On Monday, April 28, organizations and governments worldwide commemorated workers who have died or been injured, disabled, or made sick due to unsafe and unhealthy workplaces. In the United States, April 28 is Workers’ Memorial Day, and the anniversary of the establishment of OSHA in 1971. In Canada, April 28 is the National Day of Mourning for workers killed or injured on the job. The International Labour Organization (ILO) recognizes April 28 as the World Day for Safety and Health at Work.
“Since Congress passed the Occupational Safety and Health Act more than four decades ago, we’ve made great strides in making workplaces safer and healthier,” AIHA® President Barbara J. Dawson, CIH, CSP, said in a statement. “However, our efforts to improve occupational health and safety will not be complete until all workers are able to return home safe and healthy at the end of each day.”
In a blog post published on Friday, Assistant Secretary of Labor for OSHA David Michaels, Ph.D., highlighted the agency’s outdated permissible exposure limits and workplace hazards that he called “silent killers,” such as airborne chemicals and fine particles of dust.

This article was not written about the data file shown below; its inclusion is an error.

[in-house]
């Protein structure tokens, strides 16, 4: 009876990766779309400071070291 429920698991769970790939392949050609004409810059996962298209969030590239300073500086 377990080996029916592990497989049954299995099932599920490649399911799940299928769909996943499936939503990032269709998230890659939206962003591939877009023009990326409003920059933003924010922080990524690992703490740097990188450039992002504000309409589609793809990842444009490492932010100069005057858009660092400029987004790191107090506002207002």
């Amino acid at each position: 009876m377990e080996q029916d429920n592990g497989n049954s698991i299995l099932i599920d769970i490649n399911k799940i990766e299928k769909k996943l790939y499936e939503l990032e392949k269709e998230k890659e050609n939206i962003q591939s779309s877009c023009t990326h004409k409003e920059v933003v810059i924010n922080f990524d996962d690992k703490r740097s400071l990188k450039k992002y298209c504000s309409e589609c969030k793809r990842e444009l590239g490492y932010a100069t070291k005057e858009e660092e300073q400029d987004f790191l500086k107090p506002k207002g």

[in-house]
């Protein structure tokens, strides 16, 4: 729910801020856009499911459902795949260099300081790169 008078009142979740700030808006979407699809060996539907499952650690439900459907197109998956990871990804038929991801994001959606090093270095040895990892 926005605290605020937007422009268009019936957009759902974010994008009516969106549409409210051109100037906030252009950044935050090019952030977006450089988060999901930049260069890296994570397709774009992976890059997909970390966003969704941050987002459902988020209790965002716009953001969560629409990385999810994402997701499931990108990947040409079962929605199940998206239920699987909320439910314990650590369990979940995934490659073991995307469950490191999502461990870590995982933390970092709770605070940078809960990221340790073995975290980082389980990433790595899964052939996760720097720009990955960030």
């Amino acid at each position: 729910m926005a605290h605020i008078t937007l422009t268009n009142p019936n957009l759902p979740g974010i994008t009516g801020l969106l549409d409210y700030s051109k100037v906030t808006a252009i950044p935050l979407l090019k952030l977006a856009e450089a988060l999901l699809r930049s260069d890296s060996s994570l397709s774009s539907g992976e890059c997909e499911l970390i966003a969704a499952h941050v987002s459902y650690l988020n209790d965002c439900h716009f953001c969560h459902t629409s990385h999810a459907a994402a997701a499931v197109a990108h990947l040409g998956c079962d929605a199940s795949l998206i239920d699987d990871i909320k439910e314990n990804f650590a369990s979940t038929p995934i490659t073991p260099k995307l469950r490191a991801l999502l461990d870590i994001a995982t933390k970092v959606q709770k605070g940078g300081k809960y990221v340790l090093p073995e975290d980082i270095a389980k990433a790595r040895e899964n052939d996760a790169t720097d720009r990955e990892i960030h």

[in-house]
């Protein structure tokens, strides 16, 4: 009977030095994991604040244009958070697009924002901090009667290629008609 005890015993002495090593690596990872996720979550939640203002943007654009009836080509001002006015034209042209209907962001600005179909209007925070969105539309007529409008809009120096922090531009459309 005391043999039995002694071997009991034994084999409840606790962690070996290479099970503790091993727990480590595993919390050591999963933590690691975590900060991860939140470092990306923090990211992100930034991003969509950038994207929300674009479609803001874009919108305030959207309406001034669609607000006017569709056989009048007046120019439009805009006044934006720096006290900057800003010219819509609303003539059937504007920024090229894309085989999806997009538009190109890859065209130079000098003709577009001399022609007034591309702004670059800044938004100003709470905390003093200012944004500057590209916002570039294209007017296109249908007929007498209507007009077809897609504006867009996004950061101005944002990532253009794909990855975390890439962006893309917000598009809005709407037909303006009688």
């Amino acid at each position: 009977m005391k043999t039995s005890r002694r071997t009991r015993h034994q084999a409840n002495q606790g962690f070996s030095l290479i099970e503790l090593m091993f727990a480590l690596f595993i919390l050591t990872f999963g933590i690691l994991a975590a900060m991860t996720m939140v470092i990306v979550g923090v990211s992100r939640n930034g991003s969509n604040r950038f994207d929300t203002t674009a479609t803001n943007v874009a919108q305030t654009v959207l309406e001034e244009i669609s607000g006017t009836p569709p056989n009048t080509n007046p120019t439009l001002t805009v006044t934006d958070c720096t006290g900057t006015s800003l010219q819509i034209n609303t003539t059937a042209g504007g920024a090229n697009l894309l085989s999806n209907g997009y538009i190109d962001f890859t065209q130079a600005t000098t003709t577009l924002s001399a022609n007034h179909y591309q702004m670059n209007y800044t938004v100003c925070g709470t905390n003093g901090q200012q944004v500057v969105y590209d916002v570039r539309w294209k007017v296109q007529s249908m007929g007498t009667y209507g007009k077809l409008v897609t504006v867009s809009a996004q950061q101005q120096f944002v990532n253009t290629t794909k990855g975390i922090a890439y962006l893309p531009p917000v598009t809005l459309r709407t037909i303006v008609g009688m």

“In the near future, we will be calling on employers, unions, workers, safety and health professionals and researchers to engage in a conversation on how to better protect workers from these serious chemical hazards,” Michaels wrote.
OSHA also released a downloadable poster for Workers’ Memorial Day 2014.
ILO announced that the focus of this year’s World Day for Safety and Health at Work was the use of chemicals at work. The organization issued a report that provides information on the current use of chemicals, their impact in workplaces and the environment, and strategies to achieve the sound management of chemicals in the workplace.
The following links provide more information about Workers’ Memorial Day 2014: